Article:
From the first bars of Tchaikovsky’s Romeo and Juliet, it seemed clear that the City of Birmingham Symphony Orchestra, Mirga Gražinytė-Tyla and Birmingham's Symphony Hall are a ménage à trois made in heaven. The CBSO is blessed with many woodwind and brass soloists who can each produce phrasing and timbre with real depth of character. Symphony Hall has an acoustic which enables us to hear every detail of those timbres. And Gražinytė-Tyla has a unique conducting style with pin-sharp hand movements and the fastest hand speed of any conductor I’ve seen; that lets her delineate the exact timing she wants for a note and make it easy for the musicians to play precisely together. As each instrument joined the texture, the blending of sound was a delight to the ear; the broadening chords with the advent of the harp quite blissful.

Patricia Kopatchinskaja, Mirga Gražinytė-Tyla and the CBSO
© Hannah Fathers

Gražinytė-Tyla sculpts music with her upper body, performing an elaborate ballet with her hands. It’s impressive to watch even if I didn’t always have the sense that the orchestra was fully engaged in following the choreography. The result was that the dark low string passages and the pianissimi sounded superb, but the Tchaikovskian string swell wasn’t always quite there and the big crescendos didn’t all convince. The reprise of Friar Laurence’s theme, however, was deeply spiritual.

This was an evening in the standard “overture-concerto-symphony” format. Next up was Stravinsky's Violin Concerto in Dmajor. Patricia Kopatchinskaja has been performing the concerto frequently recently and clearly adores it. She is a firebrand on stage, fizzing with energy and spreading it to everyone around her, a personality which is a perfect match for this mercurial, shape-shifting music which never lets you relax before moving onto the next one of its fountain of ideas.

Although Stravinsky’s music is often quite abrasive, Kopatchinskaja plays with so much verve that you cannot help but be seduced by it. It’s partly because none of the sudden changes of tempo faze her, so the music flows evenly through the spikiest passages. The duets with various orchestra members came off perfectly, with Kopatchinskaja giving the CBSO’s leader Eugene Tzikindelean a big embrace at the end.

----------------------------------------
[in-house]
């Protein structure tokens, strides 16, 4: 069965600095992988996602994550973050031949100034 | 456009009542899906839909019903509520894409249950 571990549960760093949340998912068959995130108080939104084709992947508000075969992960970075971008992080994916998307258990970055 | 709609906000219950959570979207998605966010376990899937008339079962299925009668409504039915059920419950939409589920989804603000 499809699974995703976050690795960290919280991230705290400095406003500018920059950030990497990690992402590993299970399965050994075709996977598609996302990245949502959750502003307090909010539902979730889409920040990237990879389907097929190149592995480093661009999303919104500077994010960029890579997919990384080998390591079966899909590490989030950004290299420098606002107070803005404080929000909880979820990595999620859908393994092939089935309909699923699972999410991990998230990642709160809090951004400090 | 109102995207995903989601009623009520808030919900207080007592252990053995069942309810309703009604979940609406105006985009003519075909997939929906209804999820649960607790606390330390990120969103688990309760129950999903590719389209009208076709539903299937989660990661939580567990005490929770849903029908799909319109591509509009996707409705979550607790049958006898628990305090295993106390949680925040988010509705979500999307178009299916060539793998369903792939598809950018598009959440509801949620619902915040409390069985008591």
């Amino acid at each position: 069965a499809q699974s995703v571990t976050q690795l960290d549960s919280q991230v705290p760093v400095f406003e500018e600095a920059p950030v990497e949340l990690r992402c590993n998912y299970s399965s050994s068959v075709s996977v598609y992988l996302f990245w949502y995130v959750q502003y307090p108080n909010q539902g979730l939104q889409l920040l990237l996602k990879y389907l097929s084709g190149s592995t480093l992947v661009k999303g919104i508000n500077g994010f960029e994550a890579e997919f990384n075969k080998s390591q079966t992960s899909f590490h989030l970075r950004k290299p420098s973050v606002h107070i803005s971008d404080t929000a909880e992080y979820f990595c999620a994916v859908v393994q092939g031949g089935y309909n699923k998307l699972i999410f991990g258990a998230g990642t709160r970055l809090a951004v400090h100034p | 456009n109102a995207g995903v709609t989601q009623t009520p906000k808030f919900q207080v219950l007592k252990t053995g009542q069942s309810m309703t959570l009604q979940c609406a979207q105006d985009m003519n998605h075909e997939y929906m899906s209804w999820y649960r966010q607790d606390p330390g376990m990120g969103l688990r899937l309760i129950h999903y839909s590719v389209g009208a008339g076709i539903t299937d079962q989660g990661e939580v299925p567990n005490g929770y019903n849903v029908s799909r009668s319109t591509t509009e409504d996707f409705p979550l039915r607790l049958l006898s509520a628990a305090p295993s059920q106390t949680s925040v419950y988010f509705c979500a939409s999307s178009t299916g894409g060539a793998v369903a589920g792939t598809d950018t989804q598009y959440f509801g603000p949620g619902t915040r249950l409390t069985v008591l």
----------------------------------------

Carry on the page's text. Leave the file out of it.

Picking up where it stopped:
Stravinsky, she explained, didn’t write a cadenza for the concerto “because he didn’t like empty virtuosity”. Methinks the composer doth protest too much, but anyway, for an encore, Kopatchinskaja provided us with her own cadenza, promised to be free of any virtuosity, first played solo and then in duet with Tzikindelean as it dissolved into a Moldovan folk dance. A real treat. And I have to mention Kopatchinskaja’s dress, a replica of a Mikhail Larionov costume for the buffoon’s wife in the Prokofiev's Diaghilev ballet Chout, which was utterly stunning and a perfect addition to the Stravinsky-period feel of the performance.

The second half of the concert, Tchaikovsky’s Symphony no. 4 in F minor, was performed to a high quality, even if it seemed a little routine after Kopatchinskaja’s fireworks. Plaudits once more to the CBSO’s brass section with an imposing reading of the fate motif, to the woodwind for a second movement Canzona with a beautiful old world feel and to the conductor and whole string section for brilliantly controlled dynamics in the pizzicato Scherzo. The finale was the traditional high energy gallop to the finish.

CBSO’s CEO Stephen Maddock introduced the concert with a brief address in support of Ukraine, pointing out that “certainly, none of this was the fault of Tchaikovsky or Stravinsky”; a Ukrainian flag was draped over the podium; the encore was Ukrainian composer Myroslav Skoryk’s Melody. The irony was palpable in hearing Skoryk’s beautiful and haunting gentleness after the military brass of the Tchaikovsky.

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